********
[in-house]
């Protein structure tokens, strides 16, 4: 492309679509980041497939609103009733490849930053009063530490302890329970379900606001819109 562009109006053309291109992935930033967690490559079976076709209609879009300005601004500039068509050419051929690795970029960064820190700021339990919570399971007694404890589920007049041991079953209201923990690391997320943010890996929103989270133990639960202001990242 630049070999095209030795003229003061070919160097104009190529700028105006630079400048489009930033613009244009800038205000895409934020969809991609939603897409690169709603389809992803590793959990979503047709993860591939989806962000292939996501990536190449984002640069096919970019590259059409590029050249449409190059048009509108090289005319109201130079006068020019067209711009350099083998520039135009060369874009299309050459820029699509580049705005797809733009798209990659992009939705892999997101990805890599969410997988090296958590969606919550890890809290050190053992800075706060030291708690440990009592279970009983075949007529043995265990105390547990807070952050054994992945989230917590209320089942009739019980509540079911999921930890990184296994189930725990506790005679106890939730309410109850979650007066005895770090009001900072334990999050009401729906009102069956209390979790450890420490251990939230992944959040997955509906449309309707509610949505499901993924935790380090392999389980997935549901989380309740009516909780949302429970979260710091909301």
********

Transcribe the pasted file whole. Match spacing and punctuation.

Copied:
[in-house]
């Protein structure tokens, strides 16, 4: 492309679509980041497939609103009733490849930053009063530490302890329970379900606001819109 562009109006053309291109992935930033967690490559079976076709209609879009300005601004500039068509050419051929690795970029960064820190700021339990919570399971007694404890589920007049041991079953209201923990690391997320943010890996929103989270133990639960202001990242 630049070999095209030795003229003061070919160097104009190529700028105006630079400048489009930033613009244009800038205000895409934020969809991609939603897409690169709603389809992803590793959990979503047709993860591939989806962000292939996501990536190449984002640069096919970019590259059409590029050249449409190059048009509108090289005319109201130079006068020019067209711009350099083998520039135009060369874009299309050459820029699509580049705005797809733009798209990659992009939705892999997101990805890599969410997988090296958590969606919550890890809290050190053992800075706060030291708690440990009592279970009983075949007529043995265990105390547990807070952050054994992945989230917590209320089942009739019980509540079911999921930890990184296994189930725990506790005679106890939730309410109850979650007066005895770090009001900072334990999050009401729906009102069956209390979790450890420490251990939230992944959040997955509906449309309707509610949505499901993924935790380090392999389980997935549901989380309740009516909780949302429970979260710091909301």